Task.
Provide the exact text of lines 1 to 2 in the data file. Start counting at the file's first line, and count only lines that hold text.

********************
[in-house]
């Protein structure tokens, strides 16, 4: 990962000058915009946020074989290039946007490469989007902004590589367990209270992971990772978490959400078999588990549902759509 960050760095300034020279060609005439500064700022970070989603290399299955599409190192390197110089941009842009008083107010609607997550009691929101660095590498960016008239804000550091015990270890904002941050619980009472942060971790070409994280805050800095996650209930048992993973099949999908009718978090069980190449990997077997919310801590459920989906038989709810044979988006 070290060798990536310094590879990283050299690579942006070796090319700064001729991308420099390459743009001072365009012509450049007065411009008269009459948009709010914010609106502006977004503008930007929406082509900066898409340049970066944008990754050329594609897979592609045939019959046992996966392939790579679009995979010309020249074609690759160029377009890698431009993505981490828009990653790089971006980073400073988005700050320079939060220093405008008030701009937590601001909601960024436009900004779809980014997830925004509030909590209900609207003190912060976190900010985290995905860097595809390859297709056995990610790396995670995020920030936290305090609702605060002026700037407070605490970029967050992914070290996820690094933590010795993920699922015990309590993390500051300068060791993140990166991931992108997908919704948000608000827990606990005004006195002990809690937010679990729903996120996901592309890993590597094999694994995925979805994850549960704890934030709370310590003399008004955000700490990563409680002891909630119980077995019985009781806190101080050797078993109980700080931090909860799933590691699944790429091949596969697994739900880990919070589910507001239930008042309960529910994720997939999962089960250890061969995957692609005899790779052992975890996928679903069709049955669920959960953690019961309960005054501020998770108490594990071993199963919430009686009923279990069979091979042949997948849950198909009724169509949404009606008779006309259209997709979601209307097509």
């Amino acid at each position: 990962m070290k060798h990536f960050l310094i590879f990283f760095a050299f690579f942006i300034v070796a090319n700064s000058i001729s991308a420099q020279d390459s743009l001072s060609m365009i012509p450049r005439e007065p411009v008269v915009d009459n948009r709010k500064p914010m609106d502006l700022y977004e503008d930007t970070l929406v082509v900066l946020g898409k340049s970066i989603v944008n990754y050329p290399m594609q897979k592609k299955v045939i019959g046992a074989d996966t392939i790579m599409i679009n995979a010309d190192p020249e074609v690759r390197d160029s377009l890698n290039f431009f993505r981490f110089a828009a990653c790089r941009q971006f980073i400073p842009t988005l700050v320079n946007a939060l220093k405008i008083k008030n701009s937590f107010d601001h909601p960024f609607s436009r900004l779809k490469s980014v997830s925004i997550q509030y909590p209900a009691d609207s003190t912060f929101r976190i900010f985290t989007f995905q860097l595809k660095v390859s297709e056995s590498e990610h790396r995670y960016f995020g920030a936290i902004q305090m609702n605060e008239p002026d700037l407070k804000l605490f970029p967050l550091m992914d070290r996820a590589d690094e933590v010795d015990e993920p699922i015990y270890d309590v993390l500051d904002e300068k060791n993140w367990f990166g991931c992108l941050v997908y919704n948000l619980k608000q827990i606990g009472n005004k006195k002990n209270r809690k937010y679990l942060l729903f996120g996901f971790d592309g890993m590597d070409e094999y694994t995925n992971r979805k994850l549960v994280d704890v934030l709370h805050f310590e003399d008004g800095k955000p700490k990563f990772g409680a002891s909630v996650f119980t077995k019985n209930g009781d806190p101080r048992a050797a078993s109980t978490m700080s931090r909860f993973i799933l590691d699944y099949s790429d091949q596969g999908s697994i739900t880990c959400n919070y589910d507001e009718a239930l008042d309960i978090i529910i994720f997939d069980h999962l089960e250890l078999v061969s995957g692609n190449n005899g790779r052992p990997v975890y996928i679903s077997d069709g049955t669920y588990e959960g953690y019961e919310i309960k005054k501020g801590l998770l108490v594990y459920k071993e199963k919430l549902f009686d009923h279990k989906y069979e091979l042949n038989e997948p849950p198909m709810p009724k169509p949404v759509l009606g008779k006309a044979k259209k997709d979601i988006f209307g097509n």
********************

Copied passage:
[in-house]
């Protein structure tokens, strides 16, 4: 990962000058915009946020074989290039946007490469989007902004590589367990209270992971990772978490959400078999588990549902759509 960050760095300034020279060609005439500064700022970070989603290399299955599409190192390197110089941009842009008083107010609607997550009691929101660095590498960016008239804000550091015990270890904002941050619980009472942060971790070409994280805050800095996650209930048992993973099949999908009718978090069980190449990997077997919310801590459920989906038989709810044979988006 070290060798990536310094590879990283050299690579942006070796090319700064001729991308420099390459743009001072365009012509450049007065411009008269009459948009709010914010609106502006977004503008930007929406082509900066898409340049970066944008990754050329594609897979592609045939019959046992996966392939790579679009995979010309020249074609690759160029377009890698431009993505981490828009990653790089971006980073400073988005700050320079939060220093405008008030701009937590601001909601960024436009900004779809980014997830925004509030909590209900609207003190912060976190900010985290995905860097595809390859297709056995990610790396995670995020920030936290305090609702605060002026700037407070605490970029967050992914070290996820690094933590010795993920699922015990309590993390500051300068060791993140990166991931992108997908919704948000608000827990606990005004006195002990809690937010679990729903996120996901592309890993590597094999694994995925979805994850549960704890934030709370310590003399008004955000700490990563409680002891909630119980077995019985009781806190101080050797078993109980700080931090909860799933590691699944790429091949596969697994739900880990919070589910507001239930008042309960529910994720997939999962089960250890061969995957692609005899790779052992975890996928679903069709049955669920959960953690019961309960005054501020998770108490594990071993199963919430009686009923279990069979091979042949997948849950198909009724169509949404009606008779006309259209997709979601209307097509």